Lot 7
  • 7

John Chamberlain

1,800,000 - 2,200,000 USD
bidding is closed


  • John Chamberlain
  • CA-D'ORO
  • painted steel


Leo Castelli Gallery, New York (LC# 161)
Irving and Natalie Forman, Chicago and Santa Fe (acquired from the above in 1966)
Daniel Weinberg Gallery, Los Angeles
Acquired by the present owners from the above in April 1988


Dallas, Museum of Fine Arts, 20th Century Sculpture, May - June 1965


Julie Sylvester, John Chamberlain: A Catalogue Raisonné of the Sculptures 1954 - 1985, New York, 1986, cat. no. 183, p. 80, illustrated and p. 34-35, illustrated in color (four different views)

Catalogue Note

John Chamberlain's crushed metal structures have long been recognized as a significant contribution to sculpture in the 20th century.  In the early 1960s, the found object gained primacy in his work as he manipulated derelict appliances and automobile parts into his own forms with simplicity and grandeur. By adding the third dimension and brighter colors to the spontaneity of the Abstract Expressionist painters, Chamberlain liberated sculpture from the tradition of cast metal or sculpted stone. Similar to the New York School painters, Chamberlain never envisioned the end result at the beginning of a work. However, he alone among artists of the time brought this practice to sculpture.

Ca- d'Oro from 1964 is an excellent example of the artist's work from this seminal decade.  Chamberlain's use of volume and color, increasingly invited the viewer to observe the sculpture in the round.  The hard automotive finish and bold colors of Ca-d'Oro  - yellow, purple, electric blue, and cherry red - showcase the crushed edges and open voids of the work.  In works from the 1960s, he often sprayed as many as 100 coats of automotive lacquer on the elements to give them a luscious, exaggerated visual effect.  Diane Waldman noted, "Chamberlain was able to take advantage of a readymade situation which the automobile offered to circumvent the persistent problem posed by polychrome sculpture – that color appears to be an additive rather than an inherent feature of the work." (Exh. Cat., New York, Solomon R. Guggenheim Museum, John Chamberlain: a Retrospective Exhibition, 1971, p. 9).  Although his process may appear random, Chamberlain's sculptures possess a clear unity and Ca-d'Oro is a particularly cohesive and well balanced example of sharp angles and sinuous folds that, Klaus Kertess noted, ``expands, contracts, constricts and expels in a constantly changing and revolving multiplicity of actions and colored volumes''. With Ca-d'Oro, Chamberlain `` turned the container into the contained - optically sumptuous, tactilely repellent.'' (Julie Sylvester, John Chamberlain: A Catalogue Raisonné of the Sculptures 1954 - 1985, New York, 1986, p. 34).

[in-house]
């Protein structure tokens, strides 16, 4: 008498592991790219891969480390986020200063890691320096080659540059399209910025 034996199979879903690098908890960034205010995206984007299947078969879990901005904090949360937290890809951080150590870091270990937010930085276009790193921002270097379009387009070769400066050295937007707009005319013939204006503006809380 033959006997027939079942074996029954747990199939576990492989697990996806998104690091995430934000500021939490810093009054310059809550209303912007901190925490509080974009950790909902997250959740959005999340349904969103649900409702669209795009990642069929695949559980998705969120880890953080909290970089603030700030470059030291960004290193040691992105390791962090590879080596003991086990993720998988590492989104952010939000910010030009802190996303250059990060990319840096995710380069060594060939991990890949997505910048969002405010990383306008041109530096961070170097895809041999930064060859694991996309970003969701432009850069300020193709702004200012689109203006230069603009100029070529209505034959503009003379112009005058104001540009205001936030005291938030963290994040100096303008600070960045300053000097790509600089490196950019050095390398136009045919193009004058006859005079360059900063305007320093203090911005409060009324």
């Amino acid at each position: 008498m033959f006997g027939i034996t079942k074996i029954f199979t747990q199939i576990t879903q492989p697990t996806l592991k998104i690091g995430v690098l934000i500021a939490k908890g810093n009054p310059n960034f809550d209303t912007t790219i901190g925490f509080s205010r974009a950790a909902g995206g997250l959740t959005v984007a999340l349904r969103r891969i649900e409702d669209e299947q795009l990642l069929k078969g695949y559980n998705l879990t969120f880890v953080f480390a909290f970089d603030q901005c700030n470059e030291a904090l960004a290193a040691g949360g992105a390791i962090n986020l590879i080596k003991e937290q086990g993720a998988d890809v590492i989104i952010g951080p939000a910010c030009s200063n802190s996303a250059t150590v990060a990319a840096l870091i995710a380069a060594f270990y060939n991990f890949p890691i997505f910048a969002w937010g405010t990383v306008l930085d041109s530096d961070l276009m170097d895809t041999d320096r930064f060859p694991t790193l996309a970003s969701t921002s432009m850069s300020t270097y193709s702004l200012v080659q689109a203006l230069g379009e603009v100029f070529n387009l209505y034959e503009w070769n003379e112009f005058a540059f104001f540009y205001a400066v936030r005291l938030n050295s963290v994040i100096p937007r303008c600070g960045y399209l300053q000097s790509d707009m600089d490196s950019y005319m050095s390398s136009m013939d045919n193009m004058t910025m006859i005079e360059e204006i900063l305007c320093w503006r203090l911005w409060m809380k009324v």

The present work shares its name with the renowned Ca' d'Oro (Palazzo Santa Sofia) on the Grand Canal in Venice.  The famed "golden house"  at one time had a facade of ornate gilt and polychrome decoration. Ca- d'Oro's strong colors and reflective surface brilliantly shimmer as if in the afternoon light on the Grand Canal. Chamberlain was also a punster and a rapid pronounciation of the title is whimsically close to ``car door''.